Brits have little knowledge of house prices around the country whether in their region or not, property buyer Good Move has found.
When asked to estimate the average property value in majority cities, Brits were least aware of house prices in London. Here the average guess was more than £160,000 less than the actual figure of £472,000.
Ross Counsell, director at Good Move, said: “With so much uncertainty around Brexit, it’s perhaps unsurprising that many Brits overestimate its effect on UK house prices.
“While house price growth has been slowing, it appears Brexit hasn’t had the scale of impact that many believe or assume that it has.
“Our research has highlighted that many Brits are unaware of house prices in their area too.
“It is a good idea to keep tabs on local property values, so you are well-informed if you ever decide to move house.”
Brits are also unaware of how cheaply properties sell for in Glasgow, Belfast and Nottingham, with the average estimates being over £60,000 higher than reality.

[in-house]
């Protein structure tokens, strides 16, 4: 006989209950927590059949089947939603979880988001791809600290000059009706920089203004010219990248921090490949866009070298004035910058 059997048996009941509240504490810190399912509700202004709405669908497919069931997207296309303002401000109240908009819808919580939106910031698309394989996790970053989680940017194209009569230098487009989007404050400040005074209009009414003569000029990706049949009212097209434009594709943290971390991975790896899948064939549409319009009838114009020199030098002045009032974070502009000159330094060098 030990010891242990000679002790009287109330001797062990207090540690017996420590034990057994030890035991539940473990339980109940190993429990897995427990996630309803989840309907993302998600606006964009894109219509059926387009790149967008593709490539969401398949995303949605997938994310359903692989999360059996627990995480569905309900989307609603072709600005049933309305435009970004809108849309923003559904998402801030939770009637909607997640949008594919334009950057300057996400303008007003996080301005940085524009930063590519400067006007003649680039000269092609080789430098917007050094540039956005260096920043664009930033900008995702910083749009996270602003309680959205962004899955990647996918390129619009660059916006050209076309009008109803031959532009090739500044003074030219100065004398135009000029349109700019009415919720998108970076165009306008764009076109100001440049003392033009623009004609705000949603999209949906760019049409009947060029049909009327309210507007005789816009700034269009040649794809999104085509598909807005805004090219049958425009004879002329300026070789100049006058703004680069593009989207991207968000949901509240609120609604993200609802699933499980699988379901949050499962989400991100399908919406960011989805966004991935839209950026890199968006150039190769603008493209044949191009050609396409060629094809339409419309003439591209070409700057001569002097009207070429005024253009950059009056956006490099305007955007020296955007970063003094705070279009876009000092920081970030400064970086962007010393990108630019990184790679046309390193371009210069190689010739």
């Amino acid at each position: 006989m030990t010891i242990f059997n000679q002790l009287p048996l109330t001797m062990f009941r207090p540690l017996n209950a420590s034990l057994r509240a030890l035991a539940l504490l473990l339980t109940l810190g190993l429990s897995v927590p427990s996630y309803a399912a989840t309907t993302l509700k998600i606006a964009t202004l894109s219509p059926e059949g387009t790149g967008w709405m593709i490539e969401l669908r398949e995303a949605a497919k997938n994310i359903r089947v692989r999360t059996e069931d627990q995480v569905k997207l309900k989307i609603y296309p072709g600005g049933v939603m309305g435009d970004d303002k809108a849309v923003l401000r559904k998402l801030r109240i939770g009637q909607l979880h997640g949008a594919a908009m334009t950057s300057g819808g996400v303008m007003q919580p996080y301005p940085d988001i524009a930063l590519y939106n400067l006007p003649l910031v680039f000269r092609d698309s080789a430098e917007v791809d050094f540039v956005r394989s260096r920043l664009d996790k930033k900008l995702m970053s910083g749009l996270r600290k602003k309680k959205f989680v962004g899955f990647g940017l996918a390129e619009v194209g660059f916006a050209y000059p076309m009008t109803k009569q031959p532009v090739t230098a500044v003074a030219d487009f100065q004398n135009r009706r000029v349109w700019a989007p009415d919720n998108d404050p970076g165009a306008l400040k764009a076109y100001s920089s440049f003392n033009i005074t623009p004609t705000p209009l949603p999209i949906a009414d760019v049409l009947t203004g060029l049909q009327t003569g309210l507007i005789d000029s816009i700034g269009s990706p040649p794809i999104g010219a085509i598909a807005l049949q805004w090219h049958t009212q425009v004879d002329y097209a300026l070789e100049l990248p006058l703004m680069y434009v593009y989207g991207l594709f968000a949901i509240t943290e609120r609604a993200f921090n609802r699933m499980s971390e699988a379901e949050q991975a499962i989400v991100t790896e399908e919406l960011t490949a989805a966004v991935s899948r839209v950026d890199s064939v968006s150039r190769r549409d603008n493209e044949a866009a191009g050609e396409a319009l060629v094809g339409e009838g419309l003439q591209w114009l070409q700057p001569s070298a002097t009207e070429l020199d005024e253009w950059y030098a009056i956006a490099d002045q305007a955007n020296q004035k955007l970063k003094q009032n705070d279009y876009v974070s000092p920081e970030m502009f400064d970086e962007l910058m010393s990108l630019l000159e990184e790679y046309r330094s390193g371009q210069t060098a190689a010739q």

House prices have increased, albeit slower than in previous periods, in every major UK city since the EU Referendum in June 2016, with an average growth of over £20,000.
However, Brits are largely unaware of this trend. Three-quarters (74%) underestimate this rise in house prices, with nearly a third (32%) believing that house prices have actually fallen in their area since the vote.
More than one in eight (13%) think that they have decreased by over £10,000.
Across the country, most Brits overestimate how hard Brexit has hit their city’s house prices.
In 14 of the 15 cities studied, residents believe that their local house prices have increased by less than they actually have.
Only Londoners overestimate the rise in their local property prices, believing that they have increased by nearly £12,000 since 2016, when in fact they have only grown by £4,600.